tstat <- (rowMeans(X1) - rowMeans(X2)) / spool / sqrt(4 / ncol(X))
df <- ncol(X) - 2
p <- pt(tstat, df)
pmin(p, 1 - p) * 2
}

The data that we will use for the example is random data with 100 samples times 100000 features. The samples are randomly divided in two classes, 50 samples for each class. Here’s a function that generates the random data:

generate_random_data <- function(
# number of samples in the random data
nsamples = 1e2,
# number of features in the random data
nfeatures = 1e5
) {
# the features
X <- matrix(
rnorm(nsamples * nfeatures),
nrow = nfeatures,
ncol = nsamples
)
# the class labels
y <- gl(2, nsamples / 2)
list(
X = X,
y = y
)
}

Now, the problem at hand is to train a classifier that will predict the class label of the above data. Because of the large number of features, we want to do some initial feature selection, and might consider the following approach:

Reduce the number of features by applying a t-test filter to the individual features.

Train a support vector machine (SVM) and estimate the misclassification rate by cross-validation.

Here’s the code for that approach, which includes calls to the previously defined functions:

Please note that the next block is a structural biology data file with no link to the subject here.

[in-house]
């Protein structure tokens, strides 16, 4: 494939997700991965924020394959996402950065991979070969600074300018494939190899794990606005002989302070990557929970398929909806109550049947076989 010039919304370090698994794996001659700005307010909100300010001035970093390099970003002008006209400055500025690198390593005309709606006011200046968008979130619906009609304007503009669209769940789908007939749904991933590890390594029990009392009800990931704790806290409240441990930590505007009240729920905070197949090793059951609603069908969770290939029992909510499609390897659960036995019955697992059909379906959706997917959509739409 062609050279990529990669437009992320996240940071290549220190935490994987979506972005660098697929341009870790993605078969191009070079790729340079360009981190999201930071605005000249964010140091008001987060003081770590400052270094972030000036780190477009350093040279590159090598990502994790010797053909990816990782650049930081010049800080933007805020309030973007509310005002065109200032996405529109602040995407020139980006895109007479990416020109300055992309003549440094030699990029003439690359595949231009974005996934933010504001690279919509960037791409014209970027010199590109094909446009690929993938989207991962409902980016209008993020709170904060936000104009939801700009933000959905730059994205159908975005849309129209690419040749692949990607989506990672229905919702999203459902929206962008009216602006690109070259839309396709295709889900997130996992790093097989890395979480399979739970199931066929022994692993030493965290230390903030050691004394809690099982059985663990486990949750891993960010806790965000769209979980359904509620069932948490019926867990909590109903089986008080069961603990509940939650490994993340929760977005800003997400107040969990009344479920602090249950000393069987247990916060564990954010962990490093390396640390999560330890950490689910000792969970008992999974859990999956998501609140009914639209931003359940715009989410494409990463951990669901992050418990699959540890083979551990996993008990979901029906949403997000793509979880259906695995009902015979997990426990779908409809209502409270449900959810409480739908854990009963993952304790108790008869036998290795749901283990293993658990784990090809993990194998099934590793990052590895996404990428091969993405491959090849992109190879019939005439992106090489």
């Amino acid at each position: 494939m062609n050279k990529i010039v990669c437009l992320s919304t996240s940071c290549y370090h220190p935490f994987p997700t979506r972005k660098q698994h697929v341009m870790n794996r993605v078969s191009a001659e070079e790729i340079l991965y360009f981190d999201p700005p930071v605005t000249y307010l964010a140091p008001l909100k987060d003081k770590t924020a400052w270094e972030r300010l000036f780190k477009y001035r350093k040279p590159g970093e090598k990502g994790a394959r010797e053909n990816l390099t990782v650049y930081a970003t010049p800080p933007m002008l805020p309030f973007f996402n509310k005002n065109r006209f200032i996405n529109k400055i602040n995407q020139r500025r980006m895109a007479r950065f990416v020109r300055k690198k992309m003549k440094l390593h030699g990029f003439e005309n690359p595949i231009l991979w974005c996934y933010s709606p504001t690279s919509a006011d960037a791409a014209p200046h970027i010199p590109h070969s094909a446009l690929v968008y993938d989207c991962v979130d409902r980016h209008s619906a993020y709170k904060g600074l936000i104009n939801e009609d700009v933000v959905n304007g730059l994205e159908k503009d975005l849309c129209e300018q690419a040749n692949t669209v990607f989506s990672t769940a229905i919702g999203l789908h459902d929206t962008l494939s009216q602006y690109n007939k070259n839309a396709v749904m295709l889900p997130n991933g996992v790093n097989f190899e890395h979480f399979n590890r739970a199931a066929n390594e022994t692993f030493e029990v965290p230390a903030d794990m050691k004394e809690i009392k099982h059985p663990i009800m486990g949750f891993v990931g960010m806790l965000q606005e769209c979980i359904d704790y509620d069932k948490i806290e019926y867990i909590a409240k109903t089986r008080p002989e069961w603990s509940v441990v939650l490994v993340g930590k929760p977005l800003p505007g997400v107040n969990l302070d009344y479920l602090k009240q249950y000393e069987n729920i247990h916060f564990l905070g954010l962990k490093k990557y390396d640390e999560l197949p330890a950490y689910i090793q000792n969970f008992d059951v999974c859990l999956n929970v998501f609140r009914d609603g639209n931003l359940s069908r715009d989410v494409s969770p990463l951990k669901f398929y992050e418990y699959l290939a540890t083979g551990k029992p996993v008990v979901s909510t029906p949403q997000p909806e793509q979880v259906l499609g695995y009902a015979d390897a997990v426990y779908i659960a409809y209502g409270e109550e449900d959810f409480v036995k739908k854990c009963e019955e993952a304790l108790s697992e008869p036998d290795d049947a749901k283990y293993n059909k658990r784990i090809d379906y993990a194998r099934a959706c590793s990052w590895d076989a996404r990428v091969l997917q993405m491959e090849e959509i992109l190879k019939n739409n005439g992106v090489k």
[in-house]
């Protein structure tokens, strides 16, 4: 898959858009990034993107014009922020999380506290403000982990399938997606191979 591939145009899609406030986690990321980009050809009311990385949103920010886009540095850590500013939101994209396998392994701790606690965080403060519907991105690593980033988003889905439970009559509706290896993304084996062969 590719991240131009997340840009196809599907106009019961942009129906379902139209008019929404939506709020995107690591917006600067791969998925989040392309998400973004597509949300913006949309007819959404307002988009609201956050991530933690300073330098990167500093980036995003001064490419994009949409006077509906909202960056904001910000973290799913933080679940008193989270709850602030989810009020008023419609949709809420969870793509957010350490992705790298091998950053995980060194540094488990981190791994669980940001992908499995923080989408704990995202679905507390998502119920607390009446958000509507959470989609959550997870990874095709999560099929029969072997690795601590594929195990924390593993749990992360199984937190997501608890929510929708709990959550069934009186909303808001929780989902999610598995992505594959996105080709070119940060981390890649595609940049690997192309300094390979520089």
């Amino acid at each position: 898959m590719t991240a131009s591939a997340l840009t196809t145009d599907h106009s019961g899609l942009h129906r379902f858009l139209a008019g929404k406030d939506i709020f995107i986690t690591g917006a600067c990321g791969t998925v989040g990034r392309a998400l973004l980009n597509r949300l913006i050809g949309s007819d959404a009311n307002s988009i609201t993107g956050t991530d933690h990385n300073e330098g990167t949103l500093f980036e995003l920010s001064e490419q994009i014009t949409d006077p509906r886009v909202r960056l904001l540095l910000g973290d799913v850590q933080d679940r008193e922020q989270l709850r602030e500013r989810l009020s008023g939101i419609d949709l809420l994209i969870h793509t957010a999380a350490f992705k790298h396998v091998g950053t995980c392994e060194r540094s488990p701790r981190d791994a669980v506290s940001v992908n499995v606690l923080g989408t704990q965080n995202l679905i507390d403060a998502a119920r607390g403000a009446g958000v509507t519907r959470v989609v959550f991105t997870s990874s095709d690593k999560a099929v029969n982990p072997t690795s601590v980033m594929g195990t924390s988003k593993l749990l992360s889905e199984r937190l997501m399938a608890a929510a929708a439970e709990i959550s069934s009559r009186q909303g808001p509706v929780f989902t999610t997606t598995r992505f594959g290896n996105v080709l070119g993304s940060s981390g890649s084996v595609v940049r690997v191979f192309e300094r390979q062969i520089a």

# load some libraries
library(caret)
library(e1071)
# set the seed
set.seed(123)
# generate some data
Xy <- generate_random_data()
X <- Xy$X
y <- Xy$y
# apply the t-test filter
selected <- row_ttest(X, y) < 0.1
# Train an SVM to predict the class label,
# and estimate the misclassification rate by
# cross-validation.
folds <- createFolds(y, k = 5)
cv <- unlist(lapply(folds, function(fold) {
# train and test a model
fit <- svm(x = t(X[selected, -fold]), y = y[-fold])
pred <- predict(fit, newdata = t(X[selected, fold]))
ct <- table(pred, y[fold])
# get the misclassification rate
1 - sum(diag(ct)) / sum(ct)
}))
barplot(
cv, ylim = c(0, 1), las = 2,
ylab = "misclassification rate"
)

The result of running the code above looks as follows:

We get perfect performance! But why? The data was random, so we should not be able to predict the class label? Let’s have a closer look at the approach we took:

Generate random data: 100 samples times 100000 features.

Reduce the number of features by applying a t-test filter to the individual features.

Train an SVM on the selected features on the training data (all data but the fold).